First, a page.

Ethics of fertility preservation for prepubertal children: should clinicians offer procedures where efficacy is largely unproven?

Guest Post: Rosalind J McDougall, Lynn Gillam, Clare Delany, Yasmin Jayasinghe Article: Ethics of fertility preservation for prepubertal children: should clinicians offer procedures where efficacy is largely unproven? Should we offer a procedure with so little evidence? Isn’t it burdening a sick child without real justification? But it’s often low risk – if we don’t offer, are we depriving the […]

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Conflicting Interpretations or Conflicting Opinions? Being Clear about the UN-CRPD

Guest Post: Matthé Scholten and Jakov Gather Article: Adverse consequences of article 12 of the UN Convention on the Rights of Persons with Disabilities for persons with mental disabilities and an alternative way forward When a patient is incompetent to make a particular treatment decision due to impaired decision-making capacity, it is common practice that the […]

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Using Best Interests Meetings for People in a Prolonged Disorder of Consciousness to Improve Clinical and Ethical Management

Guest Post: Derick T Wade Article: Using best interests meetings for people in a prolonged disorder of consciousness to improve clinical and ethical management   One year ago I wrote the first of two articles on improving the management of people with a prolonged disorder of consciousness. That article was the result of about 18 months […]

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Ethical Issues when Modelling Brain Disorders in Non-human Primates

Guest Post: Carolyn Neuhaus, Ph.D. Paper: Ethical issues when modelling brain disorders in non-human primates   In early 2016, Nature published a letter from a group of Chinese researchers reporting that they had created rhesus macaques with “autism-like” behaviours. The macaque was bred with a mutation in the MeCP2 gene. Overexpression of MeCP2 occurs in MeCP2 Duplication Syndrome, a […]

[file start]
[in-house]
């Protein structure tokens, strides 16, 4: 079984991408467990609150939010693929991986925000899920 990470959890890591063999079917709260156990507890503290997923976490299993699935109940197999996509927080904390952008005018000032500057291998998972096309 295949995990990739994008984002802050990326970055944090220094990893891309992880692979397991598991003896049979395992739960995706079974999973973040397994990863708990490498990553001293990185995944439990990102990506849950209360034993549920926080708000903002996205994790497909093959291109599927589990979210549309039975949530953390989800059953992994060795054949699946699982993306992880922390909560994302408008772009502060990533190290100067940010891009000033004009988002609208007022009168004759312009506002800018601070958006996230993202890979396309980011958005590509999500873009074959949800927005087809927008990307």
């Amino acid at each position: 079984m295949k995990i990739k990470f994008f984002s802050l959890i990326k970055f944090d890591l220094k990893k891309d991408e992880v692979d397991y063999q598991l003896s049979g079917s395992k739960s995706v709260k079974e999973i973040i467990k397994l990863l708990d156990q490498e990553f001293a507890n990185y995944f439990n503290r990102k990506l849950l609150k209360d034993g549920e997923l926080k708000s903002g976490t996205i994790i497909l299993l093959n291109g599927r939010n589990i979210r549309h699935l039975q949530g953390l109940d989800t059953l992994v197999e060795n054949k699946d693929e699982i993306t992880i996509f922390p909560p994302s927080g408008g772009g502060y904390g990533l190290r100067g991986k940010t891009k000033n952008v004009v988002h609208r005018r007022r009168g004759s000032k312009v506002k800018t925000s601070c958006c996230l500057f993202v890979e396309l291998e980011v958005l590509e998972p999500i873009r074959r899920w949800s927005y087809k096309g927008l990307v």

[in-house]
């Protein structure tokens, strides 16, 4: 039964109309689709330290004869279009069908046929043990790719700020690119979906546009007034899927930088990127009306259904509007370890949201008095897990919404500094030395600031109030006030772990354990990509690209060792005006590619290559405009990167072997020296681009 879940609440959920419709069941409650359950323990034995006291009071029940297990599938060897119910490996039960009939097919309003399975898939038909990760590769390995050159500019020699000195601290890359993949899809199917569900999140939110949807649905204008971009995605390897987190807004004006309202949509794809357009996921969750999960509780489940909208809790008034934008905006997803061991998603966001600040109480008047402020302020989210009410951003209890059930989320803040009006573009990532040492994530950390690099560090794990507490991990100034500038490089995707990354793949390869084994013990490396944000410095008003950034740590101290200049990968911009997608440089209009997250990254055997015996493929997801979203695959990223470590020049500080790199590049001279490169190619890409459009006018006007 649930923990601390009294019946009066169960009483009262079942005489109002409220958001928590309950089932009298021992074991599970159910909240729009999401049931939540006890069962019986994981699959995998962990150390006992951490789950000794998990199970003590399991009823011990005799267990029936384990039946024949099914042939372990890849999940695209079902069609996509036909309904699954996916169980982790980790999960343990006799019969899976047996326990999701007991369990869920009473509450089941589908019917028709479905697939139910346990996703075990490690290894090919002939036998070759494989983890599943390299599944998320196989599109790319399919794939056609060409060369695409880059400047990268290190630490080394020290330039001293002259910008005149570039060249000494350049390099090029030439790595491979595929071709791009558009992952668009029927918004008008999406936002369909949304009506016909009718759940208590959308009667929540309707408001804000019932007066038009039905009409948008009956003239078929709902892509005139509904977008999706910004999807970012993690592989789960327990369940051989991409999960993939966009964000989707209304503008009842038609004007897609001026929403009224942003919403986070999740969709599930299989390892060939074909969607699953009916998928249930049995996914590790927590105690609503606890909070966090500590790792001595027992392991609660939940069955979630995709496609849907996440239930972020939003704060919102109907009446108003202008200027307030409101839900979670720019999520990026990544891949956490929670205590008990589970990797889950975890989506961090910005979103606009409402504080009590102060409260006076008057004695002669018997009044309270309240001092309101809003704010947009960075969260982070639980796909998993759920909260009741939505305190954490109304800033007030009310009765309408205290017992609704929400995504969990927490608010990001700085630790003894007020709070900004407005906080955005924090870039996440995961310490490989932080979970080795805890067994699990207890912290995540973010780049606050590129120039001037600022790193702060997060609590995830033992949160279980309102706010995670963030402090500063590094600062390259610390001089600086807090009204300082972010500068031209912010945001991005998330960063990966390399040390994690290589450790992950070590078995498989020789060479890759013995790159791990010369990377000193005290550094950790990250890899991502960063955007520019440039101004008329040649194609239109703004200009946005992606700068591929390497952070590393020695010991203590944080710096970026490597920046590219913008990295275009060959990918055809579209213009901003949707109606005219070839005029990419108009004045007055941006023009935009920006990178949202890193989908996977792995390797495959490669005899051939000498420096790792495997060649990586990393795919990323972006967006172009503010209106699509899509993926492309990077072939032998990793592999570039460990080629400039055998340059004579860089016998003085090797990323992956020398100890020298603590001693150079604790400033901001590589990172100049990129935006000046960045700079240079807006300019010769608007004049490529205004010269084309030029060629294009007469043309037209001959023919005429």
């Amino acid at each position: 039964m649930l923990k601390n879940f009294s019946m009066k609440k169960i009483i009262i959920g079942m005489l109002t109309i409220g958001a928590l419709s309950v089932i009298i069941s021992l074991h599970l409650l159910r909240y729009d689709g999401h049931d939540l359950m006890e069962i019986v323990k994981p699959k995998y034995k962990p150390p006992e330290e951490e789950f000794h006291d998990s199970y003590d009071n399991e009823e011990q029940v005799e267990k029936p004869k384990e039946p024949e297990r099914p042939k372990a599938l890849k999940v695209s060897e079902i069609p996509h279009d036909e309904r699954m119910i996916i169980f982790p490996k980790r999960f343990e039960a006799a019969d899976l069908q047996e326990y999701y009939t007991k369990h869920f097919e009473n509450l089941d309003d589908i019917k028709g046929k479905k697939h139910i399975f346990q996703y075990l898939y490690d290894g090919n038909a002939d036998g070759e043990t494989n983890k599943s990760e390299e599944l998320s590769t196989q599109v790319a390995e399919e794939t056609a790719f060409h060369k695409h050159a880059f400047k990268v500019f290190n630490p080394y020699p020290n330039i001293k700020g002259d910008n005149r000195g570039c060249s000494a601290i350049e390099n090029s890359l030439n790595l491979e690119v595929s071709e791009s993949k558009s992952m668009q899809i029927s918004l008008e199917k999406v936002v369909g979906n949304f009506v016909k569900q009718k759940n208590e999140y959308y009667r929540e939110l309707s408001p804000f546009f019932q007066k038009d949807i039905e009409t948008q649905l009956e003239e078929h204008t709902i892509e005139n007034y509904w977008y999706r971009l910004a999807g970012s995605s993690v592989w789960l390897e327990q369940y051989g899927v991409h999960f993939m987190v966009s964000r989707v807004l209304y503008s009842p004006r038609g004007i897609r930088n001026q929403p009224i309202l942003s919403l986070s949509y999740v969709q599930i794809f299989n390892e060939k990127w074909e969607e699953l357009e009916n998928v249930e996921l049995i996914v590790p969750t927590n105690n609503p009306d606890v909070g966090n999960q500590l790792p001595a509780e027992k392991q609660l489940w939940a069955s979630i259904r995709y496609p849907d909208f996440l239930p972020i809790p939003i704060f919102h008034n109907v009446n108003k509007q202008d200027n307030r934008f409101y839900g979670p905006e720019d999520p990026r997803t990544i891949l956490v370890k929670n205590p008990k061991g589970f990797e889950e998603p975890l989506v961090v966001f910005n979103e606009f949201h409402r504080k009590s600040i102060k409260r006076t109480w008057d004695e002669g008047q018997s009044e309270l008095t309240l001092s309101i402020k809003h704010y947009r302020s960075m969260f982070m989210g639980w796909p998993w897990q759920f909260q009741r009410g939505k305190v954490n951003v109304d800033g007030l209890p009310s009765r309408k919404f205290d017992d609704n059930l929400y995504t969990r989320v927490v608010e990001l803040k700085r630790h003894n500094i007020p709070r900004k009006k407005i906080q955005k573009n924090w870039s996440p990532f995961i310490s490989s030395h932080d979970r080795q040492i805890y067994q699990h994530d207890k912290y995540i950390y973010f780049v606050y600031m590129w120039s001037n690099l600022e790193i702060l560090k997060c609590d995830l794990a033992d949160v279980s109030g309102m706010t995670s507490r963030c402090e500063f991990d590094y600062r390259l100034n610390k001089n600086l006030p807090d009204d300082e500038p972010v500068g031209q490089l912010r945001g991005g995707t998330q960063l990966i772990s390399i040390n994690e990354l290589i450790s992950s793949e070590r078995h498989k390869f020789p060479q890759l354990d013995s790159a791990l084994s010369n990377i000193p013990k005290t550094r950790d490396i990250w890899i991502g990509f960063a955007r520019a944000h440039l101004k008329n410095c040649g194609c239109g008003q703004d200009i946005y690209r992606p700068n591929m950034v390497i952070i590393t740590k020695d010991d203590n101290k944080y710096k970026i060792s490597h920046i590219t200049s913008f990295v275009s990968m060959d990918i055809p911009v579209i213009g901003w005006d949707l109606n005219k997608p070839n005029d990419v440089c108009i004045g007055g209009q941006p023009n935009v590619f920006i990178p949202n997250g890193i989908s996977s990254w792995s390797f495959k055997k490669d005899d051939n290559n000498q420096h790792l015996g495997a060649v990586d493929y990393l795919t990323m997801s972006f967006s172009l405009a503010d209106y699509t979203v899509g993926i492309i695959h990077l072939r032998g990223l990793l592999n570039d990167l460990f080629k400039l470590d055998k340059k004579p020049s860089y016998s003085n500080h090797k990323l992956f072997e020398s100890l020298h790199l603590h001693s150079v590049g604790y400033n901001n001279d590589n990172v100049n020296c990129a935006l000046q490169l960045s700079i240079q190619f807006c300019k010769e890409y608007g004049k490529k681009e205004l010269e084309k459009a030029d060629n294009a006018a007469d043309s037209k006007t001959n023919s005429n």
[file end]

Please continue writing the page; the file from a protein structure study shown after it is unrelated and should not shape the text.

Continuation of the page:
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Revealing Recipient Details to Families of Potential Organ Donors

Guest Post: David Shaw & Dale Gardiner Paper: Increasing organ donation rates by revealing recipient details to families of potential donors Families often don’t allow their deceased relatives to donate organs, even when the patient was a registered organ donor. Even when the donation process is explained sensitively by specialist nurses, families can focus much more […]

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Does the Doctrine of Double Effect Apply to the Prescription of Barbiturates? Syme vs the Medical Board of Australia

Guest Post: Xavier Symons Paper: Does the doctrine of double effect apply to the prescription of barbiturates? Syme vs the Medical Board of Australia   My recently published article analyses the controversial Victorian Civil and Administrative Tribunal (VCAT) hearing Syme vs The Medical Board of Australia. In that hearing, Dr Rodney Syme, an Australian urologist and euthanasia […]

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Ethics Committees Should Have Standards in Preparing New Members

Guest Post: Danish Zaidi and Jennifer Kesselheim Paper: Assessment of orientation practices for ethics consultation at Harvard Medical School-affiliated hospitals Ethics advisory committees (EACs), or clinical ethics committees, fulfill an important role in hospitals, providing ethics consultation, contributing to hospital-wide policies, and educating staff on ethical dimensions of medical practice. Our study built upon a central […]

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Advances in Neuroscience Strengthen Ethical Opposition to Harmful Experiments on Dogs

Guest Post: Jarrod Bailey, Cruelty Free International, London, UK. Paper: Advances in Neuroscience Imply that Harmful Experiments in Dogs are Unethical More than 200,000 dogs are used in harmful experiments every year worldwide, in research into human and animal diseases and in the testing of new drugs and agrochemicals. This continues despite significant public opposition […]

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